The powerful body of the animal in front measures only slightly under life size. The horse appears to push forward from the depths and to [animate] immediately in front of the viewer by throwing his head to the side. His position in space cannot be calculated, because the bottom of the frame overlaps the two legs.[iv]
This is valuable information, because Lankheit had the opportunity to closely study the painting that has been seen by very few people living today. Lankheit’s passage eschews a lengthier description of the celestial markings adorning the animals, which are one of the chief differences between the postcard and the painting. Lankheit observes also how the “clear-cut crescent of the moon” is in contrast on the chest of the darkest of the four horses, acknowledging the individuation of the animals.[v ]There is a solar aspect to both the painting and the postcard, and we can infer that Marc is making both a reference to and a statement about animals representing the Helios horses for the new age. In Marc’s vision the horses are unrestrained by a charioteer. They are ennobled not by the gods and goddesses but by their union with the Earth and the constellations.
The horses in the painting inhabit a more vibrantly colored landscape (owing possibly to the deterioration of the postcard, or the enhancements to the digital images and photographs we have of the painting we have at hand to consider), have less distinct outlines, and fewer astronomical markings. Nevertheless, the open-topped, heraldic crescent has been retained on the chest of the front horse.
The postcard to Else Lasker-Schüler, Turm der blauen Pferde is inscribed with the title of the work. In the horses’ other lives in the monumental painting, they inherited and kept that name and traveled to Berlin for the 1913 Erster deutscher Herbstsalon. Of the sometimes seemingly playful greetings to Prince Jussuf, the postcard is unusually somber, and Lasker-Schüler seems to recognize the peculiarity of the luminous hierarchy of four when she speaks of them as “whinnying archangels.”[vi]
My point in relating these details is that as a real object with an actual history of its own, and a post-life as Raubkunst, is that Turm der blauen Pferde deserves, on the one hand, as a painting, to be the subject of continued study and interpretation. As art historians we know that this practice is really what keeps a work of art alive in the minds and eyes of spectators. As a victim itself of looting, the painting’s fate deserves to be known. The German museums devoting so many resources to celebrating its disappearance would do well to take a hard look at the circumstances of its vanishing, and uncovering its likely whereabouts.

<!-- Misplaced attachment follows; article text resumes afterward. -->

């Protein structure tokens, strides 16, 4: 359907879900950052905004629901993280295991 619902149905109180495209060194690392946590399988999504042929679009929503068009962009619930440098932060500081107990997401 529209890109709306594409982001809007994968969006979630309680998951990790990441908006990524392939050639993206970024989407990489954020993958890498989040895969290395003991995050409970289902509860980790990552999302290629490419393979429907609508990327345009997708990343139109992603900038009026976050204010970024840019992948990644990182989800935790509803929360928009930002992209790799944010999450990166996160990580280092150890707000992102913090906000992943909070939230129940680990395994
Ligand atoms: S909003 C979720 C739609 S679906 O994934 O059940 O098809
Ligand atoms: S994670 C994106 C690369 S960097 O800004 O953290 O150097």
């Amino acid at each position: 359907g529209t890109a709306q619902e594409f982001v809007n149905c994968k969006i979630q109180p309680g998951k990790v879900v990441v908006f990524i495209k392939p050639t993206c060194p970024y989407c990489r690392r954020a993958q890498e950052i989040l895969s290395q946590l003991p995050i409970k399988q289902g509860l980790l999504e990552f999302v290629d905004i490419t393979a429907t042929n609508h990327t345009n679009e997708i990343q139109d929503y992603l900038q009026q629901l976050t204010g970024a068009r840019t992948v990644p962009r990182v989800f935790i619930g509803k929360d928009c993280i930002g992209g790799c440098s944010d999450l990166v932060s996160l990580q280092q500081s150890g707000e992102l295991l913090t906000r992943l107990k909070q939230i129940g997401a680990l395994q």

And yet. And yet. Marc himself had told Annette von Eckardt in 1914 in a response to a telegram she had sent that summer from Sarajevo describing the cataclysm set in motion that he wasn’t worried about the afterlives of his work. My new research project has taken me to Norway, to the Iron Age carvings of horses and runes on stone totems, and farther away and back, to the Aurignacian peoples who decorated the Chauvet Cave with their own towers of horses. Visiting an archaeological site in Rogaland in fall 2018, I stood with Elna Siv Kristoffersen of the Arkeologisk Museum i Stavanger looking at a small depression near the North Sea that had recently yielded a 900-year-old Viking ship. I asked how the Kristoffsersen, who studies the animal totems associated with Fifth Century Norse funerary practices, how she went about deciding where to excavate. “Oh, we don’t,” she exclaimed. “These are sacred places. They reveal themselves when they are ready. We don’t disturb the dead.” Seeing me simultaneously nodding, smiling, and, suddenly, tearful, Kristoffersen added softly. “We’ll never know what really happened in the past – not really. It is hubris to think this is possible. Some things must remain mysteries.”
After a moment she asked, “What about your painting?” I had showed Turm der blauen Pferde and told its story at a conference devoted to horses at the museum. I realized at that moment something that the new project would turn on; that I had felt, deep down, all along, a feeling confirmed by the circus at the Haus am Waldsee and Pinakotheken. “It’s gone,” I said turning to to Kristoffersen. “I hope they never find it.”